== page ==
You'd be surprised how much MS is entangled w/ business in general. Even here in NY - people love MS, because there's a finger to point at or a hand to hold. In terms of the perl interpreter, php, apache/jakarta and to some perception, mysql/postgres - they are disdained 'cause they seem unpointable. You can't pay, "the world," and get a patch for your OS in some agreed time line.

        That isn't to say you can't fix it yourself or find help out there in OSS, or that companies can go away and/or say screw off.

        Zaxo, re. city vs. rural, I think some cities may have a concentration of a specific type of company, and that can make the job market look a little different than it actually is.

        For example, the city near me seems to be loaded with finance companies. The jobs listed tend to be pretty homogeneous (5+ years xp (usually Java or MS, but sometimes Perl), finance experience, trading floor xp a plus, long hours but high pay), so if you don't qualify for one, you generally don't qualify for most of them. The ads often have the mysterious phrase "hedge fund" in them, but I don't see what finance has to do with landscaping... ;)

        Anyhow, if you factor out those finance-related jobs, I wonder if the market here isn't much different from a more rural job market.

Re^2: This isn't a job offer.
by talexb (Canon) on Apr 03, 2007 at 16:31 UTC
      I'm a perl developer who is fairly desperate for work. I can only telecommute.

    I don't know your situation completely, but if you can sell yourself as a contract worker who would prefer to work at home (for whatever reason) after a 'warming up' period in the office (perhaps 4-6 weeks), that could work for an employer. After that, you could plan to come into the office a couple of days a month, perhaps on a regular basis (every other Tuesday), or perhaps as required (OK, I'm wrapping up project X, let's get together to discuss project Y).

    I'm sure employers would be flexible ...

    Alex / talexb / Toronto

    "Groklaw is the open-source mentality applied to legal research" ~ Linus Torvalds

Re^2: This isn't a job offer.
by Herkum (Parson) on Apr 03, 2007 at 12:55 UTC

    There are only so many telecommuting jobs, and it is even more limited if you are going to use Perl only.

    I looked in your profile and it says you are in Huntington, West Virginia. Chances are there are not going to be many Perl programming opportunities there unless you make your own.

    Show SOME flexibility here, move to become a Perl programmer or change your skill set to something you can do in Huntington, WV.

      Chances are there are not going to be many Perl programming opportunities [in Huntington, West Virginia]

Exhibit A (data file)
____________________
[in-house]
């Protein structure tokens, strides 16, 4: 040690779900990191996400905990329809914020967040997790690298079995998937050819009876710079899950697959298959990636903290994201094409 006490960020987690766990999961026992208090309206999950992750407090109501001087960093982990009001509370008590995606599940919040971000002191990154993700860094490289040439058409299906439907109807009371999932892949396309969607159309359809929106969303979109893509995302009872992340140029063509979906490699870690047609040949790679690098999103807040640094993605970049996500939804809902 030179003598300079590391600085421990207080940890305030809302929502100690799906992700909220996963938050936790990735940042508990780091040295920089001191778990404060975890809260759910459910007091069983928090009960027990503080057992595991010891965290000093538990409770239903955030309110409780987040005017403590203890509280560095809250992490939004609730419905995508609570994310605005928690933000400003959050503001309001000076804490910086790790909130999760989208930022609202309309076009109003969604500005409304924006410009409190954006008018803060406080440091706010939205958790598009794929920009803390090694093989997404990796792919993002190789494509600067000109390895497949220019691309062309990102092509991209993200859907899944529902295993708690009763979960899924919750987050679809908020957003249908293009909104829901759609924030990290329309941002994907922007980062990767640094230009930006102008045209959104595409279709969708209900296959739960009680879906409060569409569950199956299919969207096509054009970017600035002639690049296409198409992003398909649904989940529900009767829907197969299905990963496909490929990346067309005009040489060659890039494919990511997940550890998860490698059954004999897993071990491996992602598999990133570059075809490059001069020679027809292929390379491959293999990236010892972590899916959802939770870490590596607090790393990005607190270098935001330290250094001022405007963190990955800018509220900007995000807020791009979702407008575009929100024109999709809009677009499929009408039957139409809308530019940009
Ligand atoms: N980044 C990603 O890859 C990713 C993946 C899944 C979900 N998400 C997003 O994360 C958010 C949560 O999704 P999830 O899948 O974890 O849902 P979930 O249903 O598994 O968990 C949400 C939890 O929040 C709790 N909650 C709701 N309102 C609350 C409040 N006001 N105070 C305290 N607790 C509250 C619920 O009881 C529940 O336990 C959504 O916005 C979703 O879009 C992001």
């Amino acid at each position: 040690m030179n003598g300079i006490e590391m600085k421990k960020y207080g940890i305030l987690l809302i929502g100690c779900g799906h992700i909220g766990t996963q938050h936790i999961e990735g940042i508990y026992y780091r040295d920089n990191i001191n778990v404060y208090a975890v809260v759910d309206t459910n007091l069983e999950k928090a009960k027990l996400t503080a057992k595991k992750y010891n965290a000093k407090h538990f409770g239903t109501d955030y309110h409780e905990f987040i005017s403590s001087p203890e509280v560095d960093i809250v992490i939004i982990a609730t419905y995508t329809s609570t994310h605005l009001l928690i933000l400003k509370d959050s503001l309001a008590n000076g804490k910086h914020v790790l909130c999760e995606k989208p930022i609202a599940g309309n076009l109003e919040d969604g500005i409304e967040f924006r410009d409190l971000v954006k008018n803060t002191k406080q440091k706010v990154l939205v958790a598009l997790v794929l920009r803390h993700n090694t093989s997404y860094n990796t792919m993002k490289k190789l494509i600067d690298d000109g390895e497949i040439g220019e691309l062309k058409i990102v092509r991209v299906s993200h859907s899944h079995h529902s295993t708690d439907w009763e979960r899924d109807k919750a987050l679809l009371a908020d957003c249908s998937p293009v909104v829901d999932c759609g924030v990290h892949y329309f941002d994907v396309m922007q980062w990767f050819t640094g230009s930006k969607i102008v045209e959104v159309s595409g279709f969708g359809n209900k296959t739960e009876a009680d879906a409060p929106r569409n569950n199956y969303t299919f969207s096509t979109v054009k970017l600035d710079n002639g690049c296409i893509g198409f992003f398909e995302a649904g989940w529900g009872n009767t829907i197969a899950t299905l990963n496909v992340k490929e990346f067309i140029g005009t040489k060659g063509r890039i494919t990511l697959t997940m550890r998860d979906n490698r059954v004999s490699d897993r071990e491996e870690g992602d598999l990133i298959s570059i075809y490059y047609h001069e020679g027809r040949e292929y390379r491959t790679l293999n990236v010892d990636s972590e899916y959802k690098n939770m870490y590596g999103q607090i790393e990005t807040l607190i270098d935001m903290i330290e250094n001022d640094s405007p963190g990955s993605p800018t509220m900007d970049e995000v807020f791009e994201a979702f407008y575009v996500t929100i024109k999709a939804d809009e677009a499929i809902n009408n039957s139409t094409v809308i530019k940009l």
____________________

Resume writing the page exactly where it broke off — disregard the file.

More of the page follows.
Really? What do you know about West Virginia?

      There are only so many telecommuting jobs

      A good programmer should be able to get one of them. Telecommuting is not so unreasonable in this day and age.

      A word spoken in Mind will reach its own level, in the objective world, by its own weight

        Really? What do you know about West Virginia?

        Huntington itself is a small city in WV of 49,000~ people. It is reasonably close to Charleston, WV which has about 51,000~ people in the area. So the population in the area is fairly small. IT is also not a major industry there. Two of these things together indicate a lack of IT positions in general without the specifics of a Perl position

        In addition, Zaxo said that he has been unemployed there a while which indicates that there are not a lot of opportunities in the area for him to do what he wants to do.

        Telecommuting is not so unreasonable in this day and age

        Just because a programmer can do most of their work from by telecommuting does not mean that companies will offer telecommuting jobs. I have been browsing,, and for a couple of months and most jobs require you to be on-site at least some of the time. Very, very few positions are 100% off-site telecommuting.

        The other problem with telecommuting is that you are competing against everyone else in the country/world(depending on your location) for that position. Even if you are a good programmer, it can be hard to distinguish yourself from 300 to 400 resumes for that one position.

        I am not putting down Zaxo, I am trying to encourage him to be a little more flexible. Most people that get a dream job is because the go out and find it, not wait for it to appear on their doorstep. You never know what you might be missing by refusing to expand your skill sets or moving to a new city.